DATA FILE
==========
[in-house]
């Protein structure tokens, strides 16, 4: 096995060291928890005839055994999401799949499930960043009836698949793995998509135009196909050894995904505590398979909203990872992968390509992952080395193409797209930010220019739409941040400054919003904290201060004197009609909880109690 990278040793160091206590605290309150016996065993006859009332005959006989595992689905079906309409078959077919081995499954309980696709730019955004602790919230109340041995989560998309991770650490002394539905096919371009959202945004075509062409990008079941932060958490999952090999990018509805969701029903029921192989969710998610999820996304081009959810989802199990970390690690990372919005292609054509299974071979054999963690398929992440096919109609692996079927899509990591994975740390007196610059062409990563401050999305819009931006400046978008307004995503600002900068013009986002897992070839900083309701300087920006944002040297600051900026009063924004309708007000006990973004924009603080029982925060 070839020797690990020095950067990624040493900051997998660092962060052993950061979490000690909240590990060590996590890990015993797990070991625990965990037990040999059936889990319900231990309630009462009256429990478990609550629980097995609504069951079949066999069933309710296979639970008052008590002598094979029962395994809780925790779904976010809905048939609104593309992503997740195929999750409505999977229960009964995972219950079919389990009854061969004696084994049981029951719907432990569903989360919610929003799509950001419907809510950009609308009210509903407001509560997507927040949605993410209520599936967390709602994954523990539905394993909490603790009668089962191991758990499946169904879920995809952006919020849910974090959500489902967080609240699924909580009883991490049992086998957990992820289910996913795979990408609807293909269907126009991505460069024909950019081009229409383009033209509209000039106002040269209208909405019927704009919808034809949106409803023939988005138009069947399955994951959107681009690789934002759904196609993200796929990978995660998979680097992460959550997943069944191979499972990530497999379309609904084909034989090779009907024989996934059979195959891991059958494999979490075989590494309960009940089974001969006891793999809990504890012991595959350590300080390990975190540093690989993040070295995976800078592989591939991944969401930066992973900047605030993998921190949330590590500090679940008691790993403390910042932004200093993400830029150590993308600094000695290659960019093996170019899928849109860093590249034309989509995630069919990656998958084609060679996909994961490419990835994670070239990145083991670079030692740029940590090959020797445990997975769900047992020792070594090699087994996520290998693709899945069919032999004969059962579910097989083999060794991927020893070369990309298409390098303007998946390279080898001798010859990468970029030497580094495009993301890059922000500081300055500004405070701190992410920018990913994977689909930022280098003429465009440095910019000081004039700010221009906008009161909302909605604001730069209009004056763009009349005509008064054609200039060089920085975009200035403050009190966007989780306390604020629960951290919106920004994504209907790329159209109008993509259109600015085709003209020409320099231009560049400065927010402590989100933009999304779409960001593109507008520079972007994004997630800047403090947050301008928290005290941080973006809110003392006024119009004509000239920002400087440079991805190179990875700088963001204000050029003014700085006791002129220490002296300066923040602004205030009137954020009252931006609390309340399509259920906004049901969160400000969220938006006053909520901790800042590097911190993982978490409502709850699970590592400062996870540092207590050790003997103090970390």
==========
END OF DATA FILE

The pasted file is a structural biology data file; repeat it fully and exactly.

[in-house]
């Protein structure tokens, strides 16, 4: 096995060291928890005839055994999401799949499930960043009836698949793995998509135009196909050894995904505590398979909203990872992968390509992952080395193409797209930010220019739409941040400054919003904290201060004197009609909880109690 990278040793160091206590605290309150016996065993006859009332005959006989595992689905079906309409078959077919081995499954309980696709730019955004602790919230109340041995989560998309991770650490002394539905096919371009959202945004075509062409990008079941932060958490999952090999990018509805969701029903029921192989969710998610999820996304081009959810989802199990970390690690990372919005292609054509299974071979054999963690398929992440096919109609692996079927899509990591994975740390007196610059062409990563401050999305819009931006400046978008307004995503600002900068013009986002897992070839900083309701300087920006944002040297600051900026009063924004309708007000006990973004924009603080029982925060 070839020797690990020095950067990624040493900051997998660092962060052993950061979490000690909240590990060590996590890990015993797990070991625990965990037990040999059936889990319900231990309630009462009256429990478990609550629980097995609504069951079949066999069933309710296979639970008052008590002598094979029962395994809780925790779904976010809905048939609104593309992503997740195929999750409505999977229960009964995972219950079919389990009854061969004696084994049981029951719907432990569903989360919610929003799509950001419907809510950009609308009210509903407001509560997507927040949605993410209520599936967390709602994954523990539905394993909490603790009668089962191991758990499946169904879920995809952006919020849910974090959500489902967080609240699924909580009883991490049992086998957990992820289910996913795979990408609807293909269907126009991505460069024909950019081009229409383009033209509209000039106002040269209208909405019927704009919808034809949106409803023939988005138009069947399955994951959107681009690789934002759904196609993200796929990978995660998979680097992460959550997943069944191979499972990530497999379309609904084909034989090779009907024989996934059979195959891991059958494999979490075989590494309960009940089974001969006891793999809990504890012991595959350590300080390990975190540093690989993040070295995976800078592989591939991944969401930066992973900047605030993998921190949330590590500090679940008691790993403390910042932004200093993400830029150590993308600094000695290659960019093996170019899928849109860093590249034309989509995630069919990656998958084609060679996909994961490419990835994670070239990145083991670079030692740029940590090959020797445990997975769900047992020792070594090699087994996520290998693709899945069919032999004969059962579910097989083999060794991927020893070369990309298409390098303007998946390279080898001798010859990468970029030497580094495009993301890059922000500081300055500004405070701190992410920018990913994977689909930022280098003429465009440095910019000081004039700010221009906008009161909302909605604001730069209009004056763009009349005509008064054609200039060089920085975009200035403050009190966007989780306390604020629960951290919106920004994504209907790329159209109008993509259109600015085709003209020409320099231009560049400065927010402590989100933009999304779409960001593109507008520079972007994004997630800047403090947050301008928290005290941080973006809110003392006024119009004509000239920002400087440079991805190179990875700088963001204000050029003014700085006791002129220490002296300066923040602004205030009137954020009252931006609390309340399509259920906004049901969160400000969220938006006053909520901790800042590097911190993982978490409502709850699970590592400062996870540092207590050790003997103090970390």